Tag Archives: Wilshere

Wenger

Wenger selection headache has Bellerin written all over it

Well, this morning has been a bit weird so far. My intention was to write an article about Wenger’s selection headache. And so, to get the latest news, straight from Wenger himself, I turned to his pre-match press conference on Arsenal.com.

I already knew that Arteta, Debuchy, Diaby, and Wilshere were available for selection so that wasn’t a shock. But when Wenger was asked about Debuchy he replied  ”I can only play three players over 21″ and that sent me into a research tailspin.

At first I thought this was a reference to the “homegrown rule” but there is nothing in that rule which states that you can only have three non-homegrown, over 21, players on the pitch. So, I have to assume he means that he can’t play more than three over 21 in the under 21 competition.

It was a funny thing for Wenger to say. Because it prefaced him saying that Debuchy lacked a bit of match sharpness. So, I suspect it was a case of the boss putting the cart in front of the horse. He meant that Debuchy needs to get some games but he’s not sure where he can fit him in. Wenger is giddy at the fact that Arsenal have so many players fit they are overflowing both the first team and the U21!

Arsenal have so many players fit that getting them all playing time, who should start where and when, and whether players can and should be sold is going to be the debate for the remainder of the season and probably for most of this summer. But let’s just go ahead and say this now: you’ve got nothing to worry about because among the many tricks that Arsene Wenger seems to have learned this season is rotation

Let’s start with the low-hanging fruit: Wilshere. Wenger has said that Wilshere will not be sold this summer and as it stands I believe him. Wilshere is one of only 7 home-grown players³ at Arsenal, Wilshere is under contract until 2018, and the team have invested a huge amount into this player with very little return.

There is a little niggle in the back of my mind that wonders: what happens if Wilshere doesn’t get much playing time in the last 8-9 games of the season and starts agitating this summer? And what happens if Man City, who are in grave need of young, English, players come along with a Bale¹ of cash for both club and player?

I don’t think it’s going to be much of a problem, Arsenal can just say no and I suspect that Wenger will find a way to rotate players in and out.

One of the hallmarks of this season has been Arsenal’s rotation. Arsenal are on a 7-match win streak² and during that time there has been plenty of rotation in midfield and in the defense. Wenger has played Gabriel in two places in the center half role, he’s played Ramsey wide, he’s swapped out Chambers and Bellerin, moved Nacho in and out, played Cazorla in the runner and at the number 10, dropped Ozil, played Ozil wide, put Alexis on both sides of the pitch (I mean in different starting positions, he’s always so active it looks like he plays both sides of the pitch!) and started Theo Walcott. This is the chart I made after looking at  the starting lineups for the last 7 matches.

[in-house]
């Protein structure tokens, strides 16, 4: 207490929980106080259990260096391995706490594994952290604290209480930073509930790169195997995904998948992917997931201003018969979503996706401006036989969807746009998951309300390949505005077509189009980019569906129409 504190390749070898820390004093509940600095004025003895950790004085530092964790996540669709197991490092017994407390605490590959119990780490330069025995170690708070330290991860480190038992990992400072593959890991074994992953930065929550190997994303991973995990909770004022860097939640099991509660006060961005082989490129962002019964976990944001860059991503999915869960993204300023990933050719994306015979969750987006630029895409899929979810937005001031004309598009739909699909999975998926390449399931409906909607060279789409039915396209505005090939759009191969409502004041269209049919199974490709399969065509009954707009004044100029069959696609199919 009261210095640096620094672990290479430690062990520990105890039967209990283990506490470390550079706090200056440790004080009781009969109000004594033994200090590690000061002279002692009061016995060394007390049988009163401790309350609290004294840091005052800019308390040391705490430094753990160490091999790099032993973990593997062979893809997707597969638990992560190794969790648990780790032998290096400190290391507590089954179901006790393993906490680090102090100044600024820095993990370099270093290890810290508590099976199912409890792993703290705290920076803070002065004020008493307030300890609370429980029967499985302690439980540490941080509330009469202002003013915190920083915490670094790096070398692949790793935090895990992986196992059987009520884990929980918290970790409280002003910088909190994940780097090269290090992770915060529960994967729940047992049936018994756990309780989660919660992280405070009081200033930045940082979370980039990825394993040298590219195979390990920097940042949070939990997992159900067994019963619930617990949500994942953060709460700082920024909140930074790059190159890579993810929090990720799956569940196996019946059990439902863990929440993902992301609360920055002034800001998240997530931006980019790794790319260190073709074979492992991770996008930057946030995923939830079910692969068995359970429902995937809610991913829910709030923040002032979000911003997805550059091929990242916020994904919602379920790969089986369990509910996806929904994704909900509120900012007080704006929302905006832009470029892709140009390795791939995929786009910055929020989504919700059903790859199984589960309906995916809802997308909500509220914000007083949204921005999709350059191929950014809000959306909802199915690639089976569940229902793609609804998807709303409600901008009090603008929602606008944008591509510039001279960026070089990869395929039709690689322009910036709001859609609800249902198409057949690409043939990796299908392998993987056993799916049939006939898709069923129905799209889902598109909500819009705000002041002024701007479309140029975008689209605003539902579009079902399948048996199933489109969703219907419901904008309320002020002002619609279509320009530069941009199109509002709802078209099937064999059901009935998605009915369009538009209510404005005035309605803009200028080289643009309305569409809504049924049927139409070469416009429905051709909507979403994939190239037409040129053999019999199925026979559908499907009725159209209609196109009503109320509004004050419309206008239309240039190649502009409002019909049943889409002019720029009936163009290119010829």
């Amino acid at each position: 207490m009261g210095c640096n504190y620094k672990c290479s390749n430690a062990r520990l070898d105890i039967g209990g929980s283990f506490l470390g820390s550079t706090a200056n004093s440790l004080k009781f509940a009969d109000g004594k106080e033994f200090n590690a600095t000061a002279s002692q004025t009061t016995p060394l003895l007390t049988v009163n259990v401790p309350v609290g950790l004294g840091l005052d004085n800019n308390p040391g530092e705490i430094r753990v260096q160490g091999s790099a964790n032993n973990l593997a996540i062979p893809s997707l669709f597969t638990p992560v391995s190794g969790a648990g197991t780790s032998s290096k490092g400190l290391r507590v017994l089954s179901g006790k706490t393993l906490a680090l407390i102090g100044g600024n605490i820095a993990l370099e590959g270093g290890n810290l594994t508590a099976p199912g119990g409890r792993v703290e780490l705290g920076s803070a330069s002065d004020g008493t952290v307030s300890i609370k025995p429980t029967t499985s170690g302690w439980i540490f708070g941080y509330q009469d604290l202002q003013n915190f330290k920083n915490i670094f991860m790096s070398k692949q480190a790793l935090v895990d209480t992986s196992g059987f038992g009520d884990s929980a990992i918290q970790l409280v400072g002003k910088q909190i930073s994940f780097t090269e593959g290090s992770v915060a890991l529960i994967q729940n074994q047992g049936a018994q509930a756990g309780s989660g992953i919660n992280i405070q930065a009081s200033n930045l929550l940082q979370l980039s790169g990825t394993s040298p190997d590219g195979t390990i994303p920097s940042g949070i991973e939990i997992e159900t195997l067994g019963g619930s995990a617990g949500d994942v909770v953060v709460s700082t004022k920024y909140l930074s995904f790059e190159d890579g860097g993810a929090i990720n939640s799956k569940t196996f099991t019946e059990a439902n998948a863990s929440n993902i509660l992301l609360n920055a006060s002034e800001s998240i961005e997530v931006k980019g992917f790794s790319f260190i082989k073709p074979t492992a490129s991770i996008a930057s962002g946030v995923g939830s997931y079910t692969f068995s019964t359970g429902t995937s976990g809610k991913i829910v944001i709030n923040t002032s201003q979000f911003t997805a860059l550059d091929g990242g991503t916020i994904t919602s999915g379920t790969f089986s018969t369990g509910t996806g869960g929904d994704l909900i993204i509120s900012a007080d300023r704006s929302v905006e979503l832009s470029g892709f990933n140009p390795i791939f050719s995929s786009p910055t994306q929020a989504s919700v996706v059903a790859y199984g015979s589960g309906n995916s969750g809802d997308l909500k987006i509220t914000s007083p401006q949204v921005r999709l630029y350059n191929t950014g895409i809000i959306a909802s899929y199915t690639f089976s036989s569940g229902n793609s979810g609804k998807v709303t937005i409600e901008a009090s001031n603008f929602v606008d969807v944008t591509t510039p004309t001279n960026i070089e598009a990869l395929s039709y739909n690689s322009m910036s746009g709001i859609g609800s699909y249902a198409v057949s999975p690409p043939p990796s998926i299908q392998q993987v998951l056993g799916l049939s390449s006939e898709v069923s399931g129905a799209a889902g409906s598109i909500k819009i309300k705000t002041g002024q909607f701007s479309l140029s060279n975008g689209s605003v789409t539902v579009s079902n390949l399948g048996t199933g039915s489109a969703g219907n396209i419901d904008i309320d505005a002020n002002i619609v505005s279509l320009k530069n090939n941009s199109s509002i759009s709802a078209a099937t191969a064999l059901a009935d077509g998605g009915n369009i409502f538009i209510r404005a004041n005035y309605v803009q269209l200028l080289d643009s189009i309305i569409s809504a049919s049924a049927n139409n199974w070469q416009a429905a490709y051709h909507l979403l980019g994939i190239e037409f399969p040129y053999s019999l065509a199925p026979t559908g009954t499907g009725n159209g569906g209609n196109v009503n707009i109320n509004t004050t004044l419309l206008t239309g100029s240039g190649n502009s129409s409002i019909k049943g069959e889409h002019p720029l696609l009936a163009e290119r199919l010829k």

Gibbs Koz Paul Bell
Alexis Ozil Coq Caz Ox
Gibbs Paul Mert Bell
Alexis Rosy Coq Caz Ozil
Nachos Koz Mert Bell
Alexis Ozil Coq Caz Ox
Nachos Koz Mert Chambo
Alexis Ozil Coq Ramsey Walcott
Nachos Koz Mert Bell
Welbs Ozil Coq Caz Alexis
Nachos Koz Paul Chambo
Welbs Cazorla Coq Ramsey Alexis
Nachos Koz Mert Bell
Alexis Ozil Coq Caz RAMSEY

Only two players are in every starting lineup in these last 7 matches: Coquelin and Alexis. Koscielny, Özil, and Cazorla started 6; Mertesacker, Bellerin, and Nacho started 5; Paulista and Ramsey 3; Gibbs, Chambo, Welbs, and Ox just 2; and Rosicky the 1.

This seems like a pretty big departure for Arsenal in terms of rotation, especially for the back four. Most Arsenal fans are used to the boss being forced to rotate players through injury but it looks like Wenger is rotating more out of tactical concerns than necessity.

This bodes well for the players returning from injury. Arteta is Arsenal’s most cultured player on the ball. His ability to break lines and find the perfect pass nearly every time will allow Wenger to move Cazorla up into the #10 spot, move Ozil over to a wing spot, and rest Alexis. Wilshere can come in an play for Cazorla in midfield and give him a rest. And Debuchy is one of Arsenal’s best players in the air, there is no shame in putting Bellerin on the bench when Arsenal face a Hull, Sunderland, or Man U.

The two players who will probably struggle to get games are Szczesny and Diaby. Szczesny because Wenger seems like he’s not done punishing him yet and Diaby because he’s been out for so long that it’s impossible to see where he would play. Unless it’s as a sub late in games that Arsenal have wrapped up.

Wenger’s medical crew have done a fantastic job getting players back early this season and Wenger has done his best to keep players fresh through a rotation policy which seems to also take into account the tactical needs of the team. I see plenty of people wondering how everyone is going too fit back in but I, for one am not at all worried.

If Wenger has a “selection headache” it’s got Bellerin written all over it.